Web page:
Bat-tastic for Babs
Something I think we can all admire as a society is the underdog; everyone loves an underdog. But what’s even better is someone who is simply going along, doing their thing, and standing by it the whole time. Not an underneath-er, not an on-topper, just someone who is content and proud of who they are. The industry is ever-changing, publishers are taking risks, and this week I shall tell you about one such risk who is a mountain of cupcakes worth of fantastic. Not red velvet though, those are just wrong.
Batgirl is a classic, and I feel that the artist that gives such a classic life just hasn’t gotten the recognition she deserves. Babs Tarr was unknown in the comic book world before her debut of interiors in Batgirl #35. Probably because she had never done comics before. Like, zero, and she’s an Eisner award nominee already! So how did she get handed such an awesome gig? Because she herself is awesome, and someone at DC just happened to get their noggin on straight and see that. That and Cameron Stewart hand-picked her exclusively for her forward-thinking attitude and her different style. Also, Babs is the first woman to EVER serve as an on-going artist of a Batman-related title, which I think we can all agree is a huge leap for women in the comic book world.
There’s no doubt that Babs is an amazing artist, and was snatched out of the claw machine of artists to work on Batgirl. But what she brings to the series is her brain, which is exactly what the series needed. In one interview, she explains that she purposely put bobby pins on Barbara Gordon’s nightstand because that’s what a, well, real women would have on a nightstand. And a male artist probably wouldn’t have thought to make a tiny yet very significant detail decision like that. Cameron Stewart has said he didn’t want to make a superheroine that men wanted, he wanted to make a superheroine that was a real woman without the super sexual outfits and eye candy-only attitude. Something that was eye-catching, but not in the ‘my eyes are up here’ kind of way. After all, she is fighting crime, so her outfit should be functional, maybe yes? A lady who’s down to earth, who can also draw a mean abstract piece is a lady who can have my heart any day.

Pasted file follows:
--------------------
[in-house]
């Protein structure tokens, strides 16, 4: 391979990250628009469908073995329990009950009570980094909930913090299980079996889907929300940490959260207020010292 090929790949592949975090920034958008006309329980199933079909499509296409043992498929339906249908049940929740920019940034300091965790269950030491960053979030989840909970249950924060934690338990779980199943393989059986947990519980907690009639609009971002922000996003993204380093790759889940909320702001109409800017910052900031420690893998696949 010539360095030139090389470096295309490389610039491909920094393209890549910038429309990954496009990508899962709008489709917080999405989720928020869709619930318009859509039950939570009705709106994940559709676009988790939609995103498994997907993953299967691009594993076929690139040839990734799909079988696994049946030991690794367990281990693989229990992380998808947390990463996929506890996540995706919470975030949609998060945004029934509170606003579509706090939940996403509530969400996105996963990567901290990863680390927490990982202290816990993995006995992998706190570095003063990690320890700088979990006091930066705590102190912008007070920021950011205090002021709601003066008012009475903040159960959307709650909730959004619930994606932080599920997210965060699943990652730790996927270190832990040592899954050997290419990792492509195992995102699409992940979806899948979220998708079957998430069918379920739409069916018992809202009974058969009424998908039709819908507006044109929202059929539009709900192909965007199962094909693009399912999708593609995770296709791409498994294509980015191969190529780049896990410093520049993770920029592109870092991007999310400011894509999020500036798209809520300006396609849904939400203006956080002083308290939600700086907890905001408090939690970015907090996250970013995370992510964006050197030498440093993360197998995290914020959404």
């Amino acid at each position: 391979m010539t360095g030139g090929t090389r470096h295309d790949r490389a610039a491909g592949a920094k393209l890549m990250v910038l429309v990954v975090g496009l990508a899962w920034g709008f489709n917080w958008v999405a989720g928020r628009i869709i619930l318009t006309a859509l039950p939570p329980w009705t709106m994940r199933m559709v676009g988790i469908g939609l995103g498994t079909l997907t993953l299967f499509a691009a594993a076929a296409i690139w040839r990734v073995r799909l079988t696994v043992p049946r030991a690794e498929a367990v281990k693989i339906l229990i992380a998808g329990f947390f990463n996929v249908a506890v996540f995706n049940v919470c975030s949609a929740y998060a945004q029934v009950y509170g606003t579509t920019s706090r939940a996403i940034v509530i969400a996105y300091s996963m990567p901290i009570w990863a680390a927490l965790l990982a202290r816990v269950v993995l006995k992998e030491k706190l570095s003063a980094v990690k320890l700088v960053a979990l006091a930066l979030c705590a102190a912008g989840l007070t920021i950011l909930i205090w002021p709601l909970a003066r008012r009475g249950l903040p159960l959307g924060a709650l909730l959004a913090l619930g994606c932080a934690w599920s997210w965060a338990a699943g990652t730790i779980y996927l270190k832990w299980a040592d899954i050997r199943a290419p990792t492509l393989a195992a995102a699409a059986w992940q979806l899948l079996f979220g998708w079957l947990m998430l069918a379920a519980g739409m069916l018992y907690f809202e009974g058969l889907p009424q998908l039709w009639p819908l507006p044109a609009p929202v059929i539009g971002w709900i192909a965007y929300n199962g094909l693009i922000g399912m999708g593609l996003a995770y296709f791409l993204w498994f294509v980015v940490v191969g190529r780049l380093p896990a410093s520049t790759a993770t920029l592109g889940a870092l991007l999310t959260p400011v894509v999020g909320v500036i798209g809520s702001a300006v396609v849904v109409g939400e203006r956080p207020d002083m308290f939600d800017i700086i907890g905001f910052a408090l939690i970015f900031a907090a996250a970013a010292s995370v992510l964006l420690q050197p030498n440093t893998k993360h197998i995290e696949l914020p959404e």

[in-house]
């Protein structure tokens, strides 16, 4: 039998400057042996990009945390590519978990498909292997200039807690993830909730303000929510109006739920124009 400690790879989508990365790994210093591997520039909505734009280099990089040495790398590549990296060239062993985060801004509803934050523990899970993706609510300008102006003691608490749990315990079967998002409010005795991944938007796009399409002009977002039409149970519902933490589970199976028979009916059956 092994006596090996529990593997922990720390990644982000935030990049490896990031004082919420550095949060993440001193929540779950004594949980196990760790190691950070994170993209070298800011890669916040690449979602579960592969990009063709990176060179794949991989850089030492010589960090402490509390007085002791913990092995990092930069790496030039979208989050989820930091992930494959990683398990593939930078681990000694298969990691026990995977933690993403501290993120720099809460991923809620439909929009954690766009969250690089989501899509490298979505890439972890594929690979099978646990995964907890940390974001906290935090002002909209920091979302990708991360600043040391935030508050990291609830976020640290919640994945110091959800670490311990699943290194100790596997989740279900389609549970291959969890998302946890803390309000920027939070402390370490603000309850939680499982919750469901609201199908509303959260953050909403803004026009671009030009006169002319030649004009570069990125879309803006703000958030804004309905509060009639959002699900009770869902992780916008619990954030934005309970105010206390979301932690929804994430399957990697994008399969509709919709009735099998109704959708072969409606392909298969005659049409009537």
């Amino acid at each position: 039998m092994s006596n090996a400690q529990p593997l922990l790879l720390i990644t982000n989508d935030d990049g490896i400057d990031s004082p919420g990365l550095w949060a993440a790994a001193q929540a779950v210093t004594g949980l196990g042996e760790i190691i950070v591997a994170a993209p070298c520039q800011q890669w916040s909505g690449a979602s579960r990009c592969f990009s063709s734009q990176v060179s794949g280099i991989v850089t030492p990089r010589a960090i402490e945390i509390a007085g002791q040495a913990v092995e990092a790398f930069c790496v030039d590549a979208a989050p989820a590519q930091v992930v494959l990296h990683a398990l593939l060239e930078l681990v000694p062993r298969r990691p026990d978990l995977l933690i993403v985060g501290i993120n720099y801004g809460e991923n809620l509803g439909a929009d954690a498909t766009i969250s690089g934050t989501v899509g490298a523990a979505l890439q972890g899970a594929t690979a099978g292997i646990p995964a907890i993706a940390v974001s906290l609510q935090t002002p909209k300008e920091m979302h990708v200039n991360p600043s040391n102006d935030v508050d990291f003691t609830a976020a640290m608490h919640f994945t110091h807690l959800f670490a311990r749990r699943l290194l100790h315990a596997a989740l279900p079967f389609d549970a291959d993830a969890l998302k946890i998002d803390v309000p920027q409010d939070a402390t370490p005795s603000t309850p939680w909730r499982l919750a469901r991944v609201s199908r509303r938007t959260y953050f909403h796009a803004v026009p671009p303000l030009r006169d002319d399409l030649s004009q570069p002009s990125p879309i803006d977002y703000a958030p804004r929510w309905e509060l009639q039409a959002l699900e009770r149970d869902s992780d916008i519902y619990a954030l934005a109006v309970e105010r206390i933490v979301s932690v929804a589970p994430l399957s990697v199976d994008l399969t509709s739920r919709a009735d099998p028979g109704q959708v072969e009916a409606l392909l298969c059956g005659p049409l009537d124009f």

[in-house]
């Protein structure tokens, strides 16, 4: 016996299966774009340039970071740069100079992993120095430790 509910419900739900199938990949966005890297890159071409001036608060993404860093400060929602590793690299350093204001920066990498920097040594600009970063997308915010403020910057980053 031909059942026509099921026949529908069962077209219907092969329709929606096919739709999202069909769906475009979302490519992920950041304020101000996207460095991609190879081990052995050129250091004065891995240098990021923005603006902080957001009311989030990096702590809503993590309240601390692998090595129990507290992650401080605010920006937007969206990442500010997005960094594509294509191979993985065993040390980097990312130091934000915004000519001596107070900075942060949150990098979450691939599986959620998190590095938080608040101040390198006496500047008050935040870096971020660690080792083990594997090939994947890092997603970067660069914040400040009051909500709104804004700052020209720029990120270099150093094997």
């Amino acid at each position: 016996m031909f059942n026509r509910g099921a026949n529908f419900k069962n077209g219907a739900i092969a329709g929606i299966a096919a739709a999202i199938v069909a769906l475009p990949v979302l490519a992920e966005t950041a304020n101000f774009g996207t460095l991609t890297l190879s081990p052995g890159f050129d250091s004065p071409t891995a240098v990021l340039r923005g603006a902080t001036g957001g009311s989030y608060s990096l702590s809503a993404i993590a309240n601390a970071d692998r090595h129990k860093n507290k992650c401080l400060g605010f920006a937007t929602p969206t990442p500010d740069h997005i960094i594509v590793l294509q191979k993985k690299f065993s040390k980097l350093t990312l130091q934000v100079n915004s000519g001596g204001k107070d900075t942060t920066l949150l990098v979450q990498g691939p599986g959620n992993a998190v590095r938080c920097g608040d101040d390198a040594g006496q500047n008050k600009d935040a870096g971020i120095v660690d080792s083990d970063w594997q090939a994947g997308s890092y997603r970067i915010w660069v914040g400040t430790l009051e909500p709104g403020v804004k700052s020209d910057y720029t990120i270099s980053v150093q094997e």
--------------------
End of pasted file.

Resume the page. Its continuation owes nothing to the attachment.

Now, this next part is probably going to get mixed feelings, but we’re not androids dreaming of electric sheep, so here goes. Something that speaks volumes about Babs is that she has apparently been known to refuse to sign anything having to do with the controversial Batgirl #41 cover by Rafael Albuquerque. You know, the one that was highly inappropriate for a cover of a comic book that eventually got pulled amidst cries of “What the hell?! My free speech and stuff!” Now, despite your personal feelings about this particular topic, you have to admire the fact that Babs has such a different view than The Killing Joke Barbara Gordon, which is what inspired the Albuquerque variant. Her Batgirl is a strong, real, independent woman who is a symbol of strength, and putting that character into a situation in which she is clearly scared and abused is the complete opposite of the Batgirl we have today. If a cover needs a trigger warning, it ain’t welcome here. Despite whatever argument someone has for why that’s just not cool, it shows immense strength on Babs’ part because she was new to the comic book world, and doesn’t stand for her Batgirl being the typical Woman in the Refrigerator.
I feel with that straight flame of passion, there’s no doubt she’ll be around for a while. With so many new things going on with comics today, a style like hers is exactly the fresh breath of clouds the industry needs. Plus the great thing is, she can draw both men and women equally as well. So many illustrators can draw beautiful women but not men. Babs can do both without straying from her digitalized style, and she seriously throws it down. With women like her, comics are become more stylized, relatable, and truly being pushed to the boss level.